In the summary, show people who you are by sharing what’s important to you and what your goal is for your sales department. Some VPs of sales list achievements in beating sales quotas, some get personal in talking about the things they like to do when not at work, and some add a touch of humor.
Mike Chasteen, VP sales and marketing at Lanvera, has a short ‘n’ sweet summary. He opens: “25+ years experience as an evangelist, strategist and teacher. Leading great sales teams as small as 5 and as large as 200. Successfully manages P&L’s, and drives attainment hitting revenue goals as high as $300M.”
He briefly states that he works to empower sales people and he’s an author. You can see what kind of experience he has in sales and he makes an impression with his short summary.
Another useful thing to include in your summary is what you’re looking to do with connections you meet on LinkedIn like David Cassady’s summary does. “I am on Linkedin to strengthen business relations and ensure customer success,” he writes.
Show how well you’re connected
Unless a person has more than 500 connections, LinkedIn lists how many connections you have in your profile. After 500, LinkedIn simply uses “500+,” so that’s the ideal number to target. For sales VPs, you should have no trouble making your number. Visitors to your LinkedIn profile will instantly know how well you connect with others.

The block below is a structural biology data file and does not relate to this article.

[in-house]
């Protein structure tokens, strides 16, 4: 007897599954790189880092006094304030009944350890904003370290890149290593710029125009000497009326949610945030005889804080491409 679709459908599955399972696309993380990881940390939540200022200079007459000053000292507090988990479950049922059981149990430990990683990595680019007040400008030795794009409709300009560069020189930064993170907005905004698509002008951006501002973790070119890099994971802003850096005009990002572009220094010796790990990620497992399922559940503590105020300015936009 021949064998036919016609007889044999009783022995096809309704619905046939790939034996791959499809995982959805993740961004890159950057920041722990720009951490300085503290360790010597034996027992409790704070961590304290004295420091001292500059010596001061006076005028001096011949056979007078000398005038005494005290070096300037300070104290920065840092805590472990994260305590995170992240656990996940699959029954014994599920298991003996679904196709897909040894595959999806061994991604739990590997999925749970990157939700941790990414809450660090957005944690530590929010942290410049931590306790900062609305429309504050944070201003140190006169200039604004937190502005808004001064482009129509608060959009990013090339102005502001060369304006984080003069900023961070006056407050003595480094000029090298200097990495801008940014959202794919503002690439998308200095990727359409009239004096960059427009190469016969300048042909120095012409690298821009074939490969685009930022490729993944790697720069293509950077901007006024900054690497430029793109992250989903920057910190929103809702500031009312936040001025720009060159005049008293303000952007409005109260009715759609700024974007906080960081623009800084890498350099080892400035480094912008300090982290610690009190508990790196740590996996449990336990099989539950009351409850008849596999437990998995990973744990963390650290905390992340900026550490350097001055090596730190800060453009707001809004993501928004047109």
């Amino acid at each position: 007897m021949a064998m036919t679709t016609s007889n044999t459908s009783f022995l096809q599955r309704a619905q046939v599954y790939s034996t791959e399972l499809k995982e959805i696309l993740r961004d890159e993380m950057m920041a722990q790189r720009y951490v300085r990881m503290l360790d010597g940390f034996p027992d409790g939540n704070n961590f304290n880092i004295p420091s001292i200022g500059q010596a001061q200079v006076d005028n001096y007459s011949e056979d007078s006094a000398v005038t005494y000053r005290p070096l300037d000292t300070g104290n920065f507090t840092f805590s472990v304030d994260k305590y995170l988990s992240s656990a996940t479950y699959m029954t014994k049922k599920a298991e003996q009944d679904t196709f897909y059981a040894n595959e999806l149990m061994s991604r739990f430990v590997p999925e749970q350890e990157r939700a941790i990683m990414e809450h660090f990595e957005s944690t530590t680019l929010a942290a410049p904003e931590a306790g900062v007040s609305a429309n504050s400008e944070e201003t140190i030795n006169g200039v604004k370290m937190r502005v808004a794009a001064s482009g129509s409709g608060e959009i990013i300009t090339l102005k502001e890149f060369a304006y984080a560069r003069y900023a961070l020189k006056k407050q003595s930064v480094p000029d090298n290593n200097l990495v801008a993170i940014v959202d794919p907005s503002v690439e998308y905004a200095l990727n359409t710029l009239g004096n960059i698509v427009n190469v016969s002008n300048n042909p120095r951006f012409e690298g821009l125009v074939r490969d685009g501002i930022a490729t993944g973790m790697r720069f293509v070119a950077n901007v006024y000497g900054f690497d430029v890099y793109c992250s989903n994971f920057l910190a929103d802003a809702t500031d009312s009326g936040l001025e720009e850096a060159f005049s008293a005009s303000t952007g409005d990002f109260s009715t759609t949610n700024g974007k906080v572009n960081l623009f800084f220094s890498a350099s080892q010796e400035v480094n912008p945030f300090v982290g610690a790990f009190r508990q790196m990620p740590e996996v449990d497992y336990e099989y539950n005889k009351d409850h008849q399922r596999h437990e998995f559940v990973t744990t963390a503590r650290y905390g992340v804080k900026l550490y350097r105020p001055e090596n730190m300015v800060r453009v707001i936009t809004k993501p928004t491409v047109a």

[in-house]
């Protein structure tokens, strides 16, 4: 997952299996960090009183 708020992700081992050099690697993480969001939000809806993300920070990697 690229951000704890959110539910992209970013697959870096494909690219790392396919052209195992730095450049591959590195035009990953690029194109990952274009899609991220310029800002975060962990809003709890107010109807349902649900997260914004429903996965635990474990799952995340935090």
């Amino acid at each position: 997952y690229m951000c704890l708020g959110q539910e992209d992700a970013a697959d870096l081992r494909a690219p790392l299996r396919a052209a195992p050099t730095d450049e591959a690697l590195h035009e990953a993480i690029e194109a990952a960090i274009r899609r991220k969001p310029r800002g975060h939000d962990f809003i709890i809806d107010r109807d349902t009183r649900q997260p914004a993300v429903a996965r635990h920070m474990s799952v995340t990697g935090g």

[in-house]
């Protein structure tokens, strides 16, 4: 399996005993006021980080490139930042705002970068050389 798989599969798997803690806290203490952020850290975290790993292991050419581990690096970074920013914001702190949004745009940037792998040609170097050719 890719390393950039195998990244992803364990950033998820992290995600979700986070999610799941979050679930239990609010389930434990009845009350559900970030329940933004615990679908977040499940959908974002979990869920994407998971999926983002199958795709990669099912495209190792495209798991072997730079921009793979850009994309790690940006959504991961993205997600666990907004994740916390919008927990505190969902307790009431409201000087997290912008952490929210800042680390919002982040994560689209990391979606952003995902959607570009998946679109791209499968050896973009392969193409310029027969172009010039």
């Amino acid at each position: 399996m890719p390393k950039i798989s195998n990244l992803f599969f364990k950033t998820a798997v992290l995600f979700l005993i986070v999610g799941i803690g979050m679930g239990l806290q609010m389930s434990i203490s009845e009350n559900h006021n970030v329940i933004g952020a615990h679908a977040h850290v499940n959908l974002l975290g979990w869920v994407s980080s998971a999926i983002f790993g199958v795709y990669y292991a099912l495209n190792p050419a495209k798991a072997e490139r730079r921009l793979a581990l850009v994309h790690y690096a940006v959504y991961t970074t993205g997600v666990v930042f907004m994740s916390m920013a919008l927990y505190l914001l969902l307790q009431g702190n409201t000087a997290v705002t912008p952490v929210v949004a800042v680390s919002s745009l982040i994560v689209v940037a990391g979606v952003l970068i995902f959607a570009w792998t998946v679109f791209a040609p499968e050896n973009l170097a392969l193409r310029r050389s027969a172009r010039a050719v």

They’ll also look for connections that have in common with you. So, it’s worth your time to connect with the right people. Ideal connections include your fellow executives, partners, key customers, employees, and influencers in your industry, such as editors and bloggers.
Support your experience with recommendations
Under the experience section, most LinkedIn users just outline what they do and their responsibilities. In reviewing many profiles of VP of sales, it turns out they’re thorough in sharing their experience, achievements, and more. No one stands out with an empty experience section.
Sales VP and teams live and die by their numbers, so it should be effortless to post results. Executives, clients and potential employees will want to know what you’ve accomplished. Ask yourself: As VP of sales, what results make me most proud? What outcomes did my sales team get for our company and customers?